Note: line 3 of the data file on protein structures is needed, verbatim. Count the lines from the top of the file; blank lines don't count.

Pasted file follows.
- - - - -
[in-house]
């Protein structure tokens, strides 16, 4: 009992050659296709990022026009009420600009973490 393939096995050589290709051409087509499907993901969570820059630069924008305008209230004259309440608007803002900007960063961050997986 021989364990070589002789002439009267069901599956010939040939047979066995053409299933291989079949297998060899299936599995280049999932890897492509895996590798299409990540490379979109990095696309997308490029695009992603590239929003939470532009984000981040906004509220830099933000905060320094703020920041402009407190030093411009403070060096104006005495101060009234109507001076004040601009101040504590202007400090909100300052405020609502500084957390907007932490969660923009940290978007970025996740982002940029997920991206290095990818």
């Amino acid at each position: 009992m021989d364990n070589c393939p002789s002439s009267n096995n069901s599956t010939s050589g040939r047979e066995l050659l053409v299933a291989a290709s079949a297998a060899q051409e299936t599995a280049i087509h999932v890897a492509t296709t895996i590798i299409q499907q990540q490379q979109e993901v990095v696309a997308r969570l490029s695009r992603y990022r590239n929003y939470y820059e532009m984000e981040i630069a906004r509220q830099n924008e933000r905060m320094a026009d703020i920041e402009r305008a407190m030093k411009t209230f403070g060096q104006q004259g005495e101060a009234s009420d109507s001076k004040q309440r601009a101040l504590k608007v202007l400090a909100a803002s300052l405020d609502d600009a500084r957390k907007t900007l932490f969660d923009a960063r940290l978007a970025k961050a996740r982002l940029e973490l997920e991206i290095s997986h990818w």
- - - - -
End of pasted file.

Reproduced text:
């Amino acid at each position: 009992m021989d364990n070589c393939p002789s002439s009267n096995n069901s599956t010939s050589g040939r047979e066995l050659l053409v299933a291989a290709s079949a297998a060899q051409e299936t599995a280049i087509h999932v890897a492509t296709t895996i590798i299409q499907q990540q490379q979109e993901v990095v696309a997308r969570l490029s695009r992603y990022r590239n929003y939470y820059e532009m984000e981040i630069a906004r509220q830099n924008e933000r905060m320094a026009d703020i920041e402009r305008a407190m030093k411009t209230f403070g060096q104006q004259g005495e101060a009234s009420d109507s001076k004040q309440r601009a101040l504590k608007v202007l400090a909100a803002s300052l405020d609502d600009a500084r957390k907007t900007l932490f969660d923009a960063r940290l978007a970025k961050a996740r982002l940029e973490l997920e991206i290095s997986h990818w």